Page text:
WAMP server performance tuning for MySQL

The differences have to do with the expected capacity mysqld is requested to handle


  • does not have max_connections set
  • has innodb settings commented out
  • values preset
    • sort_buffer_size = 2M
    • read_buffer_size = 2M
    • read_rnd_buffer_size = 8M
    • myisam_sort_buffer_size = 64M


  • has max_connections set at 100
  • has innodb settings enabled
  • values preset
    • max_allowed_packet = 16M
    • binlog_cache_size = 1M
    • max_heap_table_size = 64M
    • read_buffer_size = 2M
    • read_rnd_buffer_size = 16M
    • sort_buffer_size = 8M
    • join_buffer_size = 8M
    • thread_cache_size = 8
    • thread_concurrency = 8
    • query_cache_size = 64M
    • query_cache_limit = 2M

Default values are used if not specified. Whichever one you want to use, you must copy it over my.ini and restart mysqld to take effect.

  • If using my-huge.ini, you must shutdown mysqld, copy my-innodb-heavy-4G.ini to my.ini then startup mysqld.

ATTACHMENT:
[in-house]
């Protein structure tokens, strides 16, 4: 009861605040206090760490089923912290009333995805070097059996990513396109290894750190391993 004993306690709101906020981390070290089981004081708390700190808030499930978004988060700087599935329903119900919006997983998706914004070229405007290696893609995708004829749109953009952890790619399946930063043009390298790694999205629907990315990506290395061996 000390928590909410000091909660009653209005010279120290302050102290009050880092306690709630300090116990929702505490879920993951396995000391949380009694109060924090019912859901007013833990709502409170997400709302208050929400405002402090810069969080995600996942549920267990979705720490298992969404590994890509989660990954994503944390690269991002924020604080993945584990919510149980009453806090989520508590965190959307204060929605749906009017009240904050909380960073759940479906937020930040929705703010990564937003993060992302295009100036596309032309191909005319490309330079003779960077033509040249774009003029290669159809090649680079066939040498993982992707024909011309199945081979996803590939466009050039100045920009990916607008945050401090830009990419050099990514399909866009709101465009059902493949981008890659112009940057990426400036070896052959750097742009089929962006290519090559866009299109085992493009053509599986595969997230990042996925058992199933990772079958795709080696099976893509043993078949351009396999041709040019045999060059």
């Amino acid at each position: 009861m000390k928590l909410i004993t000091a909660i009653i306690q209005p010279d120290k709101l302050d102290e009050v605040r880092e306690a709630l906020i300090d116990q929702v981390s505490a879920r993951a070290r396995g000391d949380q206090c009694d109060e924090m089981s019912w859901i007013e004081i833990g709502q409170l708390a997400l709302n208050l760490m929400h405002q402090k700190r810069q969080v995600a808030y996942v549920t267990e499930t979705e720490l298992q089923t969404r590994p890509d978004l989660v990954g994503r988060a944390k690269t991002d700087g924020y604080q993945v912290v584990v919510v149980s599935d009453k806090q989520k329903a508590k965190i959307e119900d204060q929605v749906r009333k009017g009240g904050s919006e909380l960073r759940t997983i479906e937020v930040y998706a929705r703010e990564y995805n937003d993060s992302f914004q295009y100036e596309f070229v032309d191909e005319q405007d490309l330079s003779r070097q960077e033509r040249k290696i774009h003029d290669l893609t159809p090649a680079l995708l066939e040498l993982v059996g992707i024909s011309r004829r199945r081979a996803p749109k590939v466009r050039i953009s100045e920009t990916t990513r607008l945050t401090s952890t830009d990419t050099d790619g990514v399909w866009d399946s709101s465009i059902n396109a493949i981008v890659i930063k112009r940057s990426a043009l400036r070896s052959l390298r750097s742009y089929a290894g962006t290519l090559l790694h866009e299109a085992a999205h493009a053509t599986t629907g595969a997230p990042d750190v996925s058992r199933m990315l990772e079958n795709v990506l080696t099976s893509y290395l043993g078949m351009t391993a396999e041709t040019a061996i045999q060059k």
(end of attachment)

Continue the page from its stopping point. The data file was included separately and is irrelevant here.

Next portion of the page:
• If using my-innodb-heavy-4G.ini, you must shutdown mysqld, delete the innodb log files (ib_logfile0,ib_logfile1), copy my-innodb-heavy-4G.ini to my.ini then startup mysqld.

Since you said the number of DB Connections is expected to grow, you must raise max_connections to higher values but you must balance the usage of RAM. The best way to balance it would to run some diagnostic program like mysqltuner.pl and get recommendations adjusting settings per connection and per instance.

Since you are running MySQL in a WAMP environment, I would not surpass 25% of RAM for total memory because you must give Windows, Apache, and PHP (or Perl or Python) their due in terms of RAM. (I am glad you are using Apache and not IIS, otherwise this would be a WIMP environment !!!)